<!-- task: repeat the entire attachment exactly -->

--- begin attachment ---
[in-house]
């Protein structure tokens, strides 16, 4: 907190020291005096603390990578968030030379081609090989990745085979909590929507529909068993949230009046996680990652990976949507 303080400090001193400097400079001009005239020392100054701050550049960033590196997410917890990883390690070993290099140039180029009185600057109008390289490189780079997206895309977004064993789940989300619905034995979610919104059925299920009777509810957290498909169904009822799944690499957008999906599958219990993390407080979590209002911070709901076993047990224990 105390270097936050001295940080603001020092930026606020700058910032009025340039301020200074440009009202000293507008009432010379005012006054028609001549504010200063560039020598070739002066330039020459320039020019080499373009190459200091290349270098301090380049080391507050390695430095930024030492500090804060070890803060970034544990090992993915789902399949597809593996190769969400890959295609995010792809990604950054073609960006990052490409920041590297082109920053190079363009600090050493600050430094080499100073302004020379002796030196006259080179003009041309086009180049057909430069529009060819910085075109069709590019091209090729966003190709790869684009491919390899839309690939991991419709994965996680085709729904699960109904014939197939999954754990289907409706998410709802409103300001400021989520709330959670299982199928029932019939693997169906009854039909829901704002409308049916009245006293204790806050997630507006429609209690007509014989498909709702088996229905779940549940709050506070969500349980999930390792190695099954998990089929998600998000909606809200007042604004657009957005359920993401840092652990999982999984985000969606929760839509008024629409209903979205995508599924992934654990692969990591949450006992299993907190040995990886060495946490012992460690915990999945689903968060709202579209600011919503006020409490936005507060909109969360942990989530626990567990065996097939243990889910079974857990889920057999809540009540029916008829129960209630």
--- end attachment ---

[in-house]
């Protein structure tokens, strides 16, 4: 907190020291005096603390990578968030030379081609090989990745085979909590929507529909068993949230009046996680990652990976949507 303080400090001193400097400079001009005239020392100054701050550049960033590196997410917890990883390690070993290099140039180029009185600057109008390289490189780079997206895309977004064993789940989300619905034995979610919104059925299920009777509810957290498909169904009822799944690499957008999906599958219990993390407080979590209002911070709901076993047990224990 105390270097936050001295940080603001020092930026606020700058910032009025340039301020200074440009009202000293507008009432010379005012006054028609001549504010200063560039020598070739002066330039020459320039020019080499373009190459200091290349270098301090380049080391507050390695430095930024030492500090804060070890803060970034544990090992993915789902399949597809593996190769969400890959295609995010792809990604950054073609960006990052490409920041590297082109920053190079363009600090050493600050430094080499100073302004020379002796030196006259080179003009041309086009180049057909430069529009060819910085075109069709590019091209090729966003190709790869684009491919390899839309690939991991419709994965996680085709729904699960109904014939197939999954754990289907409706998410709802409103300001400021989520709330959670299982199928029932019939693997169906009854039909829901704002409308049916009245006293204790806050997630507006429609209690007509014989498909709702088996229905779940549940709050506070969500349980999930390792190695099954998990089929998600998000909606809200007042604004657009957005359920993401840092652990999982999984985000969606929760839509008024629409209903979205995508599924992934654990692969990591949450006992299993907190040995990886060495946490012992460690915990999945689903968060709202579209600011919503006020409490936005507060909109969360942990989530626990567990065996097939243990889910079974857990889920057999809540009540029916008829129960209630």